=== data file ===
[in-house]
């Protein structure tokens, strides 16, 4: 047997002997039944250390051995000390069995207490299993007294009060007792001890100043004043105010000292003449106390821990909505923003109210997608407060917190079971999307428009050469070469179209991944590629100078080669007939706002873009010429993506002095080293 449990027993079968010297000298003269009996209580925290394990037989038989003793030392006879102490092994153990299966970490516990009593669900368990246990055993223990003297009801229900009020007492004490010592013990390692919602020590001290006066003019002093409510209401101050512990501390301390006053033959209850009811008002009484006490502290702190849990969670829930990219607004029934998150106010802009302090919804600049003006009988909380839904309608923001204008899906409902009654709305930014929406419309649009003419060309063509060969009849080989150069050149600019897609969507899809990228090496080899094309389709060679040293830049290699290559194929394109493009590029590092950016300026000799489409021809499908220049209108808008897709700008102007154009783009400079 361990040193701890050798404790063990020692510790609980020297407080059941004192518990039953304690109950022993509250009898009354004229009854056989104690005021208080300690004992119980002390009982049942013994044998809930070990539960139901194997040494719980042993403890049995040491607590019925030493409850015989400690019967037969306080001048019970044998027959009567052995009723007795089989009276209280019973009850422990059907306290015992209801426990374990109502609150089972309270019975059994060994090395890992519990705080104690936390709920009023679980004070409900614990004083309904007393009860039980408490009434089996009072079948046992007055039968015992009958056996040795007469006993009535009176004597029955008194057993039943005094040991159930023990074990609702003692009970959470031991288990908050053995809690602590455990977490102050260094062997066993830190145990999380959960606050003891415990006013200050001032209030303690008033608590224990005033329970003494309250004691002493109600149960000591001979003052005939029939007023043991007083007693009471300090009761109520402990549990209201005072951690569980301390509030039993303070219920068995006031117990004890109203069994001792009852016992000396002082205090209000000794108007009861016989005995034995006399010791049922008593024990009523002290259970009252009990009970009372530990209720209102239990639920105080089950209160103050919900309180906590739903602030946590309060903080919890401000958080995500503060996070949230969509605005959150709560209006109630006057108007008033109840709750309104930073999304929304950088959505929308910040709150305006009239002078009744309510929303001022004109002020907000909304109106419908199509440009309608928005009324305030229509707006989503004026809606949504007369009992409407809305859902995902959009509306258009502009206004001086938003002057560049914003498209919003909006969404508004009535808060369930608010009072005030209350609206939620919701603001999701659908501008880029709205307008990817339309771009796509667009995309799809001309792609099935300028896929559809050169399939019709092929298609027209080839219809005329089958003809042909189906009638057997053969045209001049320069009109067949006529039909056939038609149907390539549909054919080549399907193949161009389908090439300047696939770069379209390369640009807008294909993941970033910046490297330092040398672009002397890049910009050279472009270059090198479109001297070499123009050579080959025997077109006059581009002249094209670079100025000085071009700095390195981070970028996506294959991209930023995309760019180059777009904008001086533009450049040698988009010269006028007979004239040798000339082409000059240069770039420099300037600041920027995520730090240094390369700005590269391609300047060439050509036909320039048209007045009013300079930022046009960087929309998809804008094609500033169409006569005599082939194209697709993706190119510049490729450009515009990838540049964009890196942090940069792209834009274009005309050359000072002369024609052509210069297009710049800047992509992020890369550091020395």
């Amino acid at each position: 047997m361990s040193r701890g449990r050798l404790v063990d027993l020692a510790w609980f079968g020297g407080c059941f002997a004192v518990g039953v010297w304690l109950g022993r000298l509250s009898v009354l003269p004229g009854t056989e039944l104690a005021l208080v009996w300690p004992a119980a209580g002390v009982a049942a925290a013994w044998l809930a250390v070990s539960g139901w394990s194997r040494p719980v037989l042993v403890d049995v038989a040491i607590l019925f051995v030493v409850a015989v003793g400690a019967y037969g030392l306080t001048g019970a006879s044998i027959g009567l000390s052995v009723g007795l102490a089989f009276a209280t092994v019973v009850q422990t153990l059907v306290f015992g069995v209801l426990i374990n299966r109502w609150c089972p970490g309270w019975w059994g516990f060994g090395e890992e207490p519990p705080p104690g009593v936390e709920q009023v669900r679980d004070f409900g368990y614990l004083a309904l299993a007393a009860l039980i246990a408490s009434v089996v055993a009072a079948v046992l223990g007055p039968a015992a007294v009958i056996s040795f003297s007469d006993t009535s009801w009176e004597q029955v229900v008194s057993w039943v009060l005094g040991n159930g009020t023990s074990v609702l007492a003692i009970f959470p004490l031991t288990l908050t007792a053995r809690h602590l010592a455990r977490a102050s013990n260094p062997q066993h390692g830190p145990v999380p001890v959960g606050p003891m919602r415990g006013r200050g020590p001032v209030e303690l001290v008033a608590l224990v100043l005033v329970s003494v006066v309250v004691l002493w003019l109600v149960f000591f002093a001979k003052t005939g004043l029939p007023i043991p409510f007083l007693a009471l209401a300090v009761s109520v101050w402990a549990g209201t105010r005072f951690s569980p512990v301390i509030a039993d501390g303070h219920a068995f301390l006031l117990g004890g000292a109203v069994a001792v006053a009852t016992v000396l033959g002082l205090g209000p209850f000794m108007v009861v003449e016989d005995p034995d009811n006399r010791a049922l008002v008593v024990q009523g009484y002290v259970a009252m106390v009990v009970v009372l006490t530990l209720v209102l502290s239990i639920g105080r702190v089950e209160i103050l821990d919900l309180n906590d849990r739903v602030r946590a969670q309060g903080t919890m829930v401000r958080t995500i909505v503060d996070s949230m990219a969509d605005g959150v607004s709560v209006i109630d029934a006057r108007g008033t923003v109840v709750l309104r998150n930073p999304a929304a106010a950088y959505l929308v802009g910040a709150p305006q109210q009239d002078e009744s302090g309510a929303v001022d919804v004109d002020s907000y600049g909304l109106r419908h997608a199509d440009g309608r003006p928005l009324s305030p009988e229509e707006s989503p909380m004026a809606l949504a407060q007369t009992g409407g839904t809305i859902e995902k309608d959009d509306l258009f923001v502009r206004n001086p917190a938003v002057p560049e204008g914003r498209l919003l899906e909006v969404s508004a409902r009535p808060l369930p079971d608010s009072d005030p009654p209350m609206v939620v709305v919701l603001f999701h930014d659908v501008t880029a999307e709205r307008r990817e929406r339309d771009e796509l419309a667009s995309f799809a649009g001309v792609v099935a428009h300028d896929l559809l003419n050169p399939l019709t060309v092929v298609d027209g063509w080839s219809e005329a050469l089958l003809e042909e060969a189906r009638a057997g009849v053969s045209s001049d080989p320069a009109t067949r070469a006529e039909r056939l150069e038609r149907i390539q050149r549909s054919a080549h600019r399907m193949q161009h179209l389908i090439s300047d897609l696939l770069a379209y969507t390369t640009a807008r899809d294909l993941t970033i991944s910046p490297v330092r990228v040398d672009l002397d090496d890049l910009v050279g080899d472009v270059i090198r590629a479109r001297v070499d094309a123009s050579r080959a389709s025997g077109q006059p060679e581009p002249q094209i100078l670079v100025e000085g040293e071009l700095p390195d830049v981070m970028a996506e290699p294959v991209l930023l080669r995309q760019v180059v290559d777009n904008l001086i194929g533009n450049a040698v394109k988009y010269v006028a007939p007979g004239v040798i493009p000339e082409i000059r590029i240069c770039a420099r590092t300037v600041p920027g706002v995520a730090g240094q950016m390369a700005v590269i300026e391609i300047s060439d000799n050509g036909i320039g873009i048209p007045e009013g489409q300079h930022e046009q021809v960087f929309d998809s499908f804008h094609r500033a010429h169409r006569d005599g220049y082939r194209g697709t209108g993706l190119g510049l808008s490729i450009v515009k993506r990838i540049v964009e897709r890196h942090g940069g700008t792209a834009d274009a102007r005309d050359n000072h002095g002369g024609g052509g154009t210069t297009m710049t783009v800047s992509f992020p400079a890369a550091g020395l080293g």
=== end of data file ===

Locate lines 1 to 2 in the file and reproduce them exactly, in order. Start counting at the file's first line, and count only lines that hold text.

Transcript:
[in-house]
């Protein structure tokens, strides 16, 4: 047997002997039944250390051995000390069995207490299993007294009060007792001890100043004043105010000292003449106390821990909505923003109210997608407060917190079971999307428009050469070469179209991944590629100078080669007939706002873009010429993506002095080293 449990027993079968010297000298003269009996209580925290394990037989038989003793030392006879102490092994153990299966970490516990009593669900368990246990055993223990003297009801229900009020007492004490010592013990390692919602020590001290006066003019002093409510209401101050512990501390301390006053033959209850009811008002009484006490502290702190849990969670829930990219607004029934998150106010802009302090919804600049003006009988909380839904309608923001204008899906409902009654709305930014929406419309649009003419060309063509060969009849080989150069050149600019897609969507899809990228090496080899094309389709060679040293830049290699290559194929394109493009590029590092950016300026000799489409021809499908220049209108808008897709700008102007154009783009400079 361990040193701890050798404790063990020692510790609980020297407080059941004192518990039953304690109950022993509250009898009354004229009854056989104690005021208080300690004992119980002390009982049942013994044998809930070990539960139901194997040494719980042993403890049995040491607590019925030493409850015989400690019967037969306080001048019970044998027959009567052995009723007795089989009276209280019973009850422990059907306290015992209801426990374990109502609150089972309270019975059994060994090395890992519990705080104690936390709920009023679980004070409900614990004083309904007393009860039980408490009434089996009072079948046992007055039968015992009958056996040795007469006993009535009176004597029955008194057993039943005094040991159930023990074990609702003692009970959470031991288990908050053995809690602590455990977490102050260094062997066993830190145990999380959960606050003891415990006013200050001032209030303690008033608590224990005033329970003494309250004691002493109600149960000591001979003052005939029939007023043991007083007693009471300090009761109520402990549990209201005072951690569980301390509030039993303070219920068995006031117990004890109203069994001792009852016992000396002082205090209000000794108007009861016989005995034995006399010791049922008593024990009523002290259970009252009990009970009372530990209720209102239990639920105080089950209160103050919900309180906590739903602030946590309060903080919890401000958080995500503060996070949230969509605005959150709560209006109630006057108007008033109840709750309104930073999304929304950088959505929308910040709150305006009239002078009744309510929303001022004109002020907000909304109106419908199509440009309608928005009324305030229509707006989503004026809606949504007369009992409407809305859902995902959009509306258009502009206004001086938003002057560049914003498209919003909006969404508004009535808060369930608010009072005030209350609206939620919701603001999701659908501008880029709205307008990817339309771009796509667009995309799809001309792609099935300028896929559809050169399939019709092929298609027209080839219809005329089958003809042909189906009638057997053969045209001049320069009109067949006529039909056939038609149907390539549909054919080549399907193949161009389908090439300047696939770069379209390369640009807008294909993941970033910046490297330092040398672009002397890049910009050279472009270059090198479109001297070499123009050579080959025997077109006059581009002249094209670079100025000085071009700095390195981070970028996506294959991209930023995309760019180059777009904008001086533009450049040698988009010269006028007979004239040798000339082409000059240069770039420099300037600041920027995520730090240094390369700005590269391609300047060439050509036909320039048209007045009013300079930022046009960087929309998809804008094609500033169409006569005599082939194209697709993706190119510049490729450009515009990838540049964009890196942090940069792209834009274009005309050359000072002369024609052509210069297009710049800047992509992020890369550091020395």